Manage Your Receivables like a Rock Star – Part 2: Execution

Posted by Heather Villa, CMA, MBA, MSM on September 29, 2010 in: Bookkeeping & Accounting, Tips in 10

Extending credit to your customers can be good for business. Without the opportunity to “buy now and pay later”, you’ll need to run a business where you require payment up-front in order to complete the transaction. That might work for some businesses but not for all businesses. And chances are, it may not work for you.

In the last Tips In Ten we looked at how to set-up your receivables so that you are “optimized” to get paid and so that you are “optimized” to collect effectively. In this Tips In Ten, we’ll look at what you can do each day to manage your receivables and get paid.

Remember this important rule of receivables: consistent cash flow is much better than feast-or-famine. Remember that when arranging payment terms, payment plans, and how much credit you will give on a single order.

Remember this almost-as-important rule of receivables: debt becomes harder and harder to collect with each passing day. I’d even suggest it becomes exponentially harder to collect with each passing day.

Let’s collect!

Now is the time you’ve been mentally avoiding. But don’t worry, it will be easy. Get out the receivables list you created last time. (At first it might be a big list but once you start managing it, the list will shrink but you need to work it actively for 3 to 6 months before that happens.)

First, divide up your list of receivables into the following categories:

0-30 days
30-60 days
60-90 days
90+ days.

When it comes time for you to look at your receivables, start with the most recent and work your way to the oldest.

0 to 30 days old. The first step is to look at this list and identify which ones have been invoiced and which ones haven’t been invoiced.

  • If you have invoiced them, and they are a regular customer who pays on time, there isn’t much to do. Just sit back and relax.
  • If you have invoiced them and they are a brand new customer, give them a call. Be friendly. Just call and check to see that they received the invoice and ask if there is anything else you can do for them.
  • And, if you haven’t invoiced them yet, invoice them! If you’ve delivered the product or service and you’re just waiting until the end of the month to invoice, try invoicing them now and offering them a discount if they pay early. (This relates to the cash flow versus feast-or-famine issue mentioned earlier). In many businesses, invoicing at the end of the project instead of the end of the month can make a huge difference. (For example, if you finish the project on the 20th, invoice them by the 21st, they just might cut you a check when they do a run of checks on the 25th and you’ll receive it on the 30th. But if you finish the project on the 20th and invoice on the 30th, you have to wait nearly an entire month before they cut another check.) This 0-30 days is a critical time in receivables and the onus is on you to be proactive here.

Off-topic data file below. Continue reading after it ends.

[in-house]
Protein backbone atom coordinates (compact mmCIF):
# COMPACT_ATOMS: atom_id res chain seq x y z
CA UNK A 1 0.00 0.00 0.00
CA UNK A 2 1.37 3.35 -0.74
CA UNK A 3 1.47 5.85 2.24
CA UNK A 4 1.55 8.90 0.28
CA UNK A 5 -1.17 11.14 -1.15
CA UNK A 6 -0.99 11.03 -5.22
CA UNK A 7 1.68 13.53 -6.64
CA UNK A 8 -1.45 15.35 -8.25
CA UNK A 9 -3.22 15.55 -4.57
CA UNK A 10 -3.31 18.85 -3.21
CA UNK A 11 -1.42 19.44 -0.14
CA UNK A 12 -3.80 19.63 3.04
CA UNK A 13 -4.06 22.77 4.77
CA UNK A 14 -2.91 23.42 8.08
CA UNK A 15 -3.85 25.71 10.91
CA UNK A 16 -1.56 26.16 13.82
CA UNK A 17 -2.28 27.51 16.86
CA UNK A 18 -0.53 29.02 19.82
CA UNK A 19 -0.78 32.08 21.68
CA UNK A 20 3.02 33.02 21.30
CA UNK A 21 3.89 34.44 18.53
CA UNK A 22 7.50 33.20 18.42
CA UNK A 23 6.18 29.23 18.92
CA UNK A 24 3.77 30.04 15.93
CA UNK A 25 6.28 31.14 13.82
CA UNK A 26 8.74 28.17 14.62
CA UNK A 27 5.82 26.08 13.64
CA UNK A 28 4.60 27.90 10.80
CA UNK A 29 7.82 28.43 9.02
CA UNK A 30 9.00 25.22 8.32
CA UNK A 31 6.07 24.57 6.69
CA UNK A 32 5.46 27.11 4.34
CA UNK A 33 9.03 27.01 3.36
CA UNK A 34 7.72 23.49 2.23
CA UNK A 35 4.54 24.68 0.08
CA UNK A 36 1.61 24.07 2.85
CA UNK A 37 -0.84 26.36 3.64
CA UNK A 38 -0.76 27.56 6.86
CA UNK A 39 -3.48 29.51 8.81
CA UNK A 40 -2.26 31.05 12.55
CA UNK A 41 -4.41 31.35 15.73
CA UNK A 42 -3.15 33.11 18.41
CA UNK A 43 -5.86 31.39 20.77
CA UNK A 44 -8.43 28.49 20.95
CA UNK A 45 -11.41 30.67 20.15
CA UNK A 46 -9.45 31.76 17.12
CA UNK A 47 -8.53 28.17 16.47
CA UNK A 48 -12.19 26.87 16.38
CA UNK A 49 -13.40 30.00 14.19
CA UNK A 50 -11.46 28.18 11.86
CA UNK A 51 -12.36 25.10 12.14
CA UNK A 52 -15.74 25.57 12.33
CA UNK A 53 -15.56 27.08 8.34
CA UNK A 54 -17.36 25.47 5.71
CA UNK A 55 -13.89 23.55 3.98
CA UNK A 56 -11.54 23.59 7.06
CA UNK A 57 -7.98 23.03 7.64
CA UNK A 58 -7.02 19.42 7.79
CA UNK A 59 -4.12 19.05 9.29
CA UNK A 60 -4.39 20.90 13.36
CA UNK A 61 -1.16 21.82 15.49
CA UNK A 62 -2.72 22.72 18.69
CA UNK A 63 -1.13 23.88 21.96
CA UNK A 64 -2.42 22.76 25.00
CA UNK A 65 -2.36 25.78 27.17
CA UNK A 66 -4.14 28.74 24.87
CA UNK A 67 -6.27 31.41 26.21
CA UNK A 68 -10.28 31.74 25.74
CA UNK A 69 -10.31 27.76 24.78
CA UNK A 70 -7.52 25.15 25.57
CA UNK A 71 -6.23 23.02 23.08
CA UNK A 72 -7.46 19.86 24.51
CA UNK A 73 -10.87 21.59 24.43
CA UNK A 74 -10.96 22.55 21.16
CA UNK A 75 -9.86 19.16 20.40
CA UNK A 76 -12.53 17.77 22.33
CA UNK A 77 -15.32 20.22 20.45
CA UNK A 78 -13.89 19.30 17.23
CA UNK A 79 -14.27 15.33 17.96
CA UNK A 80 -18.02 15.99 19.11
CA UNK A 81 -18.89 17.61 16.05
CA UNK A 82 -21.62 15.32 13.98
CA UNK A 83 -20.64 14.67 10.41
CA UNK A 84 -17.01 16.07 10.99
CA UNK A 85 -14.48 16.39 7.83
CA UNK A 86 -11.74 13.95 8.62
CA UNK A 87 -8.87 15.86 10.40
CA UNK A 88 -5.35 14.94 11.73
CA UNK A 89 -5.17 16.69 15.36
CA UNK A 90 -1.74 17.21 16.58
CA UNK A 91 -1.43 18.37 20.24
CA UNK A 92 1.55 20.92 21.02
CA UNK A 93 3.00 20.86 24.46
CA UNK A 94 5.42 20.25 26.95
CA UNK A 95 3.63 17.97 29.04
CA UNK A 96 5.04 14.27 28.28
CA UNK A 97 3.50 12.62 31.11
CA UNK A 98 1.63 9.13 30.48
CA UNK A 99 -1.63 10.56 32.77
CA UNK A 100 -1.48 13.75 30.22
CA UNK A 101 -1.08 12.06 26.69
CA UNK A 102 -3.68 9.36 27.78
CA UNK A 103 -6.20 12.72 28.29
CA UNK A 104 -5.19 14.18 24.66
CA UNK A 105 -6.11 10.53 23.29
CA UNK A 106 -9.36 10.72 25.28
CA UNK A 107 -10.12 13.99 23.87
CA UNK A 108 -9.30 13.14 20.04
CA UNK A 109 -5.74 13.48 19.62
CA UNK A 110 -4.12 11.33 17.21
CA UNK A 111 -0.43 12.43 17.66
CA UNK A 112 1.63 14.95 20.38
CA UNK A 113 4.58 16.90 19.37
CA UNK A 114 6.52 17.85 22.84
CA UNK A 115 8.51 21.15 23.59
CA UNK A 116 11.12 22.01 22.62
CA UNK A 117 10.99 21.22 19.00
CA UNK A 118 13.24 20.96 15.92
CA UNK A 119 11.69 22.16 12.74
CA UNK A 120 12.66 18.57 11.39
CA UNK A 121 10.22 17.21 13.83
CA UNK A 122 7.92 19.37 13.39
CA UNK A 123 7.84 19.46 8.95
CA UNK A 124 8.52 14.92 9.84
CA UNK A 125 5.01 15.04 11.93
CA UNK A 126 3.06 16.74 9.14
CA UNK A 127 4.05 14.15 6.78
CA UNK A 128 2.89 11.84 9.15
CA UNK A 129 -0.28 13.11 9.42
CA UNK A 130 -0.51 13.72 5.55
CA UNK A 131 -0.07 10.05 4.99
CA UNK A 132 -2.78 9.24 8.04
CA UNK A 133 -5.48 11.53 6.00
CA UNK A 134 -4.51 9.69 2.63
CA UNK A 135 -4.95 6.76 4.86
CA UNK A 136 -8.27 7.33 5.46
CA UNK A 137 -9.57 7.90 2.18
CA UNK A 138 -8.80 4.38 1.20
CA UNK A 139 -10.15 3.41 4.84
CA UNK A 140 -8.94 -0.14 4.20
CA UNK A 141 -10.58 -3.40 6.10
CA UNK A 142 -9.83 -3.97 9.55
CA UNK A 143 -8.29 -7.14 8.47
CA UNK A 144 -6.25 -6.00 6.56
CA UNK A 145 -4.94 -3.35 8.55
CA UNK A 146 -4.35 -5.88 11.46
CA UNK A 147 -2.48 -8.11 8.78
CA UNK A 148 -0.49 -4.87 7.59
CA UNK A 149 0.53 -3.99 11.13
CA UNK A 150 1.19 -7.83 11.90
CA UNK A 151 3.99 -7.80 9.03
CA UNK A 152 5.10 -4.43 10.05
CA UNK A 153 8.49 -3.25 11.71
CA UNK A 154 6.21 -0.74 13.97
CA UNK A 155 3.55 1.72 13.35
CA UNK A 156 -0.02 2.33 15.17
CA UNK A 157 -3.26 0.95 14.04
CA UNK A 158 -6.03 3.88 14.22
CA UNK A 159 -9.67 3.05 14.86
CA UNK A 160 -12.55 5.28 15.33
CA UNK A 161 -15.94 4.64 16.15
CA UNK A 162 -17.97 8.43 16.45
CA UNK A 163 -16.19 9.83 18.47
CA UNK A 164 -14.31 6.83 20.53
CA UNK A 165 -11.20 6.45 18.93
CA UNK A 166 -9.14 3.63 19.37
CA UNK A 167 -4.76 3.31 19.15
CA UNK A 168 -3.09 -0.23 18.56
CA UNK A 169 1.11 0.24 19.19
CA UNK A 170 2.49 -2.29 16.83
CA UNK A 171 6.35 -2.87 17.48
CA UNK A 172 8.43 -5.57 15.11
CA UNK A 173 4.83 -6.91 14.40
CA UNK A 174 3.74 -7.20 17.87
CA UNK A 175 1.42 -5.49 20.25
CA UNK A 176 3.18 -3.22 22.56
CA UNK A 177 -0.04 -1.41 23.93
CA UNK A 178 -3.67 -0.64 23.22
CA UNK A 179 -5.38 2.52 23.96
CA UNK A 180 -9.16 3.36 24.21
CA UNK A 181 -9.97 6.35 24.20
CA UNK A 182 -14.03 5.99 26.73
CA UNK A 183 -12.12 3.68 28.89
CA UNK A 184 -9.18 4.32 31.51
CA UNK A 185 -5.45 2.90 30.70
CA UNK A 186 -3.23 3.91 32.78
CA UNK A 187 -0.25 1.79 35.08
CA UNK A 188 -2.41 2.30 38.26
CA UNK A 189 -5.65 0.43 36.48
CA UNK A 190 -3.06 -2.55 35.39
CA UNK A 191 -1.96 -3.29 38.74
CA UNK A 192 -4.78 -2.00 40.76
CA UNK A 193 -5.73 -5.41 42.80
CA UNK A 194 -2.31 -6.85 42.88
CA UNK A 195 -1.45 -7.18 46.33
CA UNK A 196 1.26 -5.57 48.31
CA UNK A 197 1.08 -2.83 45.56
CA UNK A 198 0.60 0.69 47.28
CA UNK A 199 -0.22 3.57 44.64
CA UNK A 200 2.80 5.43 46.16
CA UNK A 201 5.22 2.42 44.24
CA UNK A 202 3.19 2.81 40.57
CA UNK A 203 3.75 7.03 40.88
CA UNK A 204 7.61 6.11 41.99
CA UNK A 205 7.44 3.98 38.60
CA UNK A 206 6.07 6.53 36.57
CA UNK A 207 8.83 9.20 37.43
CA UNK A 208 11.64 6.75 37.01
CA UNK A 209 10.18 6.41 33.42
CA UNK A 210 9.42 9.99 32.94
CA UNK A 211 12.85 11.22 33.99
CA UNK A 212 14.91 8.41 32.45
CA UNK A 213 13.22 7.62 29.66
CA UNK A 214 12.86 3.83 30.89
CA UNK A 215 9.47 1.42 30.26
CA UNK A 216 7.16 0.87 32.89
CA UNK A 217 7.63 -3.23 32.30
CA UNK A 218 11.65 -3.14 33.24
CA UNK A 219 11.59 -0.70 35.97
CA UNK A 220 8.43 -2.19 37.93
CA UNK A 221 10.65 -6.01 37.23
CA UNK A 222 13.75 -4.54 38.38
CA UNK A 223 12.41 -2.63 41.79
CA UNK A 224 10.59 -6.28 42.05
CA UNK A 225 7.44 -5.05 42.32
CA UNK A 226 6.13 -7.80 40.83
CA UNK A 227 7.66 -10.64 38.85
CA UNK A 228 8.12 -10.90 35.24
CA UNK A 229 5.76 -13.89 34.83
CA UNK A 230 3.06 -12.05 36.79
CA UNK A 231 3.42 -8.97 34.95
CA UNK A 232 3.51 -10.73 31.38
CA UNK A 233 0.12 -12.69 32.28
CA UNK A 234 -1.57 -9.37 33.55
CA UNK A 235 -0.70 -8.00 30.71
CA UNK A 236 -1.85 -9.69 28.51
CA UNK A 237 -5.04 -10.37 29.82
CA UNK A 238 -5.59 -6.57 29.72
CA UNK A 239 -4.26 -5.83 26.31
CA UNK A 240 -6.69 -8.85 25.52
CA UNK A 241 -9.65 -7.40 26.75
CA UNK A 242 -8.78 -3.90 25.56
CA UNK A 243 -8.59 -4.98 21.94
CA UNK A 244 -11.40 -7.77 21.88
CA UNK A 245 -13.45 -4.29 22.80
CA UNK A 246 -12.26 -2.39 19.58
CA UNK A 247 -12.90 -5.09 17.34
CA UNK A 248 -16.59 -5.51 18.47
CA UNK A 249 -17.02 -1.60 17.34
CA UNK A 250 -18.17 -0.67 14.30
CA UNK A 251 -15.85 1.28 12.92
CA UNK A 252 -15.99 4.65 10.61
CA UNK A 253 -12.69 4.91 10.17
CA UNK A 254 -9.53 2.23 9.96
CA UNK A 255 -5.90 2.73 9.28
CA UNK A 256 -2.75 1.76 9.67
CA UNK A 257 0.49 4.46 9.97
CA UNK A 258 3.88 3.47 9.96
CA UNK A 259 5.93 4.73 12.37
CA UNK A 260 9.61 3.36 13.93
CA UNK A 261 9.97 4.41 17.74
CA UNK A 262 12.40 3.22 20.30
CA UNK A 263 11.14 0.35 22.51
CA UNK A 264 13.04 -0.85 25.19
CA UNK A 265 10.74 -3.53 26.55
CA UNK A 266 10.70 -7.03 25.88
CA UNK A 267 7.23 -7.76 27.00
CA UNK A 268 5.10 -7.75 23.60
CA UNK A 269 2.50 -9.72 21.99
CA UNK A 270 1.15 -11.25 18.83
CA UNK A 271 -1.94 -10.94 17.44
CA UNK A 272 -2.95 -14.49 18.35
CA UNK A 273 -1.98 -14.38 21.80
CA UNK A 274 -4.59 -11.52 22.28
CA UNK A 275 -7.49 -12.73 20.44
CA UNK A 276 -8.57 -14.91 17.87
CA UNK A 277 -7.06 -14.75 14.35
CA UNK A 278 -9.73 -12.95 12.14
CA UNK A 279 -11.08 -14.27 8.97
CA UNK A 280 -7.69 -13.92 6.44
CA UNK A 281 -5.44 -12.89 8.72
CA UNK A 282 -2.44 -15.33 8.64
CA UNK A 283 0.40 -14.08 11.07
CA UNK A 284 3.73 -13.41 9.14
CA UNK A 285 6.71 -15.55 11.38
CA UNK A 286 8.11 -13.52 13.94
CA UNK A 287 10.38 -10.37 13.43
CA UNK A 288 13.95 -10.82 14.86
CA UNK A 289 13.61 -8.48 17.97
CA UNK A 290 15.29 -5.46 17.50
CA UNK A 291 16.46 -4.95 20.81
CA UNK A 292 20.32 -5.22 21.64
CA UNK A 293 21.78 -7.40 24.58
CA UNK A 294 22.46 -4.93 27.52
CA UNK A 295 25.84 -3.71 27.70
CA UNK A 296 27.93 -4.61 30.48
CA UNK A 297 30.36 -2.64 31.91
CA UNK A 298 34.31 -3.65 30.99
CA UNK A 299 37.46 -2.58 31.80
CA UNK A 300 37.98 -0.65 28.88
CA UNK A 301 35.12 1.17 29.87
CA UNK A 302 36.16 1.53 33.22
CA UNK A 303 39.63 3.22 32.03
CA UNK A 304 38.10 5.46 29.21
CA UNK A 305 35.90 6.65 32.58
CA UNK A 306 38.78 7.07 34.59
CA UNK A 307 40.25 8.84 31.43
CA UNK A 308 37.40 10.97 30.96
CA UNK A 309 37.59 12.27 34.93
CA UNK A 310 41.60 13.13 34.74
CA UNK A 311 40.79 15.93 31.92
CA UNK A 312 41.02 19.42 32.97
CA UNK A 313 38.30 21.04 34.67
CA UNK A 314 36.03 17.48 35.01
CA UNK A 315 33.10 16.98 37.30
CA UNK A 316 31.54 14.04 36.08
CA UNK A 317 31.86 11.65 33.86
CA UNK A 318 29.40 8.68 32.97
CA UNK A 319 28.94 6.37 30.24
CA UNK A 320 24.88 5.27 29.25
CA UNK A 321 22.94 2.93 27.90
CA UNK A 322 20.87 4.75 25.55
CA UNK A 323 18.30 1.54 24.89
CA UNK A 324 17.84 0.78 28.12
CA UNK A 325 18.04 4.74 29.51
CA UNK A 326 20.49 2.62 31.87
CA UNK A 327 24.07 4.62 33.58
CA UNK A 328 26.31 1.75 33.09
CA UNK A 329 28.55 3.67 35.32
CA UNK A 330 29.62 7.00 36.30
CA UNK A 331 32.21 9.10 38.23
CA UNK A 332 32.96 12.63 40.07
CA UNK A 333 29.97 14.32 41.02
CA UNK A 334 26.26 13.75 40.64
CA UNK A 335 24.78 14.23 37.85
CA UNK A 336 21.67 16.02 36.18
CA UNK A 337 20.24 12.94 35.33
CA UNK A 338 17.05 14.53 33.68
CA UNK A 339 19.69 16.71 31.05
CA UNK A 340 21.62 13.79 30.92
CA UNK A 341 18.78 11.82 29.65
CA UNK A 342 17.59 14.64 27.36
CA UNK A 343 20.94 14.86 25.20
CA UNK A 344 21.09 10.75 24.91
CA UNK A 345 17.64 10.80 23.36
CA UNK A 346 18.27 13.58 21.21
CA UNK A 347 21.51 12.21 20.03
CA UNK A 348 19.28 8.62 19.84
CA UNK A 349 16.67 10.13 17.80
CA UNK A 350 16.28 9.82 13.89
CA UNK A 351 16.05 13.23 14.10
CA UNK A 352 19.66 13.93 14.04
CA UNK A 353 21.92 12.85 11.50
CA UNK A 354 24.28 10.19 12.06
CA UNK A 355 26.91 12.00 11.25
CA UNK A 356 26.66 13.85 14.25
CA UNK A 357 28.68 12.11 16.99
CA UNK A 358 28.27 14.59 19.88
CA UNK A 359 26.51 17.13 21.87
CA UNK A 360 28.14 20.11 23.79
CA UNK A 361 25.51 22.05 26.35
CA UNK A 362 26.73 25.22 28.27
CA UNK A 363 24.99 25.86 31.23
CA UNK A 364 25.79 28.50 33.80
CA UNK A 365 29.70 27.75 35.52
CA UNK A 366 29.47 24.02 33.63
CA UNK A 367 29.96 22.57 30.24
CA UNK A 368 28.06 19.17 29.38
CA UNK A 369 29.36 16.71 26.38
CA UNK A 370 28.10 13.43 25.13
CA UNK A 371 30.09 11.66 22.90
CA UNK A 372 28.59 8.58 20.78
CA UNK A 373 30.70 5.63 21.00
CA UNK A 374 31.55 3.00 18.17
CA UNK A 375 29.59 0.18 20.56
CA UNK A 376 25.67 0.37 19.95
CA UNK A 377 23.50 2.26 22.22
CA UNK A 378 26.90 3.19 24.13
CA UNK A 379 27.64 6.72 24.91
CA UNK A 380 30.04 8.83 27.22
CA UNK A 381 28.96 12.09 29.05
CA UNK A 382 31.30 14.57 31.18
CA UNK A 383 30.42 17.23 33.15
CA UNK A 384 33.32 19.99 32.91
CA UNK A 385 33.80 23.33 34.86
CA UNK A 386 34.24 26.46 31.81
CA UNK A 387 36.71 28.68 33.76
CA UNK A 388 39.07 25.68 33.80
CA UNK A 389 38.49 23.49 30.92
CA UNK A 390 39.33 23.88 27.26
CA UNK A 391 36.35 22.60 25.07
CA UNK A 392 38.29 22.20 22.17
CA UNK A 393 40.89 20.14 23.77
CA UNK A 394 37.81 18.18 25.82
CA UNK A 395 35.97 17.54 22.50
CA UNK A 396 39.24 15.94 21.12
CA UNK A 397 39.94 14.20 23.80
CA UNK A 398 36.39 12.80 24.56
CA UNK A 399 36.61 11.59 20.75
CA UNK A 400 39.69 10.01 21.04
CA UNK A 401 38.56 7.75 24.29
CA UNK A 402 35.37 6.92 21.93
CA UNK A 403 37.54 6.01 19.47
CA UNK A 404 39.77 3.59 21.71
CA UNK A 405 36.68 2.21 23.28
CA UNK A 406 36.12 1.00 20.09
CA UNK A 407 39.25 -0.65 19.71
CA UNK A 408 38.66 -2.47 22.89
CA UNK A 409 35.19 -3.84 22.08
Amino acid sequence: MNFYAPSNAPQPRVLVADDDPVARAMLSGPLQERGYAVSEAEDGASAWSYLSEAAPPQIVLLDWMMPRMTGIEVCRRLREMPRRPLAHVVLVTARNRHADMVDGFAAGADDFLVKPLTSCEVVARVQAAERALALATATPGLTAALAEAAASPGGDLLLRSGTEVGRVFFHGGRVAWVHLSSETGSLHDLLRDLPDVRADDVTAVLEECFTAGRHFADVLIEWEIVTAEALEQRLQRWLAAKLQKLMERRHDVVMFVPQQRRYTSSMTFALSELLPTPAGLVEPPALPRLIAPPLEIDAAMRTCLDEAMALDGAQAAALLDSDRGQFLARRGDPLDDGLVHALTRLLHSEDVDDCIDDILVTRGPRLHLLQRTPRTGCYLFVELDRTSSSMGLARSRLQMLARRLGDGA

30 to 60 days old. Next, review this list. If you sell to businesses, a lot of your invoices will be paid during this period. If you sell to consumers, they should mostly be paid by this point and longer credit should be granted only in certain situations.

  • If it’s a trusted customer and they normally have a longer payment cycle, you’re probably okay not calling them, but you should revisit your credit policy with them.
  • If it’s a trusted customer that is atypically late, give them a call. If you have a relationship with them and they are departing from their particular practice, there could be a reason. They might have lost the invoice – it happens!
  • If it’s a brand new customer who is this late, call them up and politely inquire about the status of your invoice. Ask for a date and time that they expect to pay.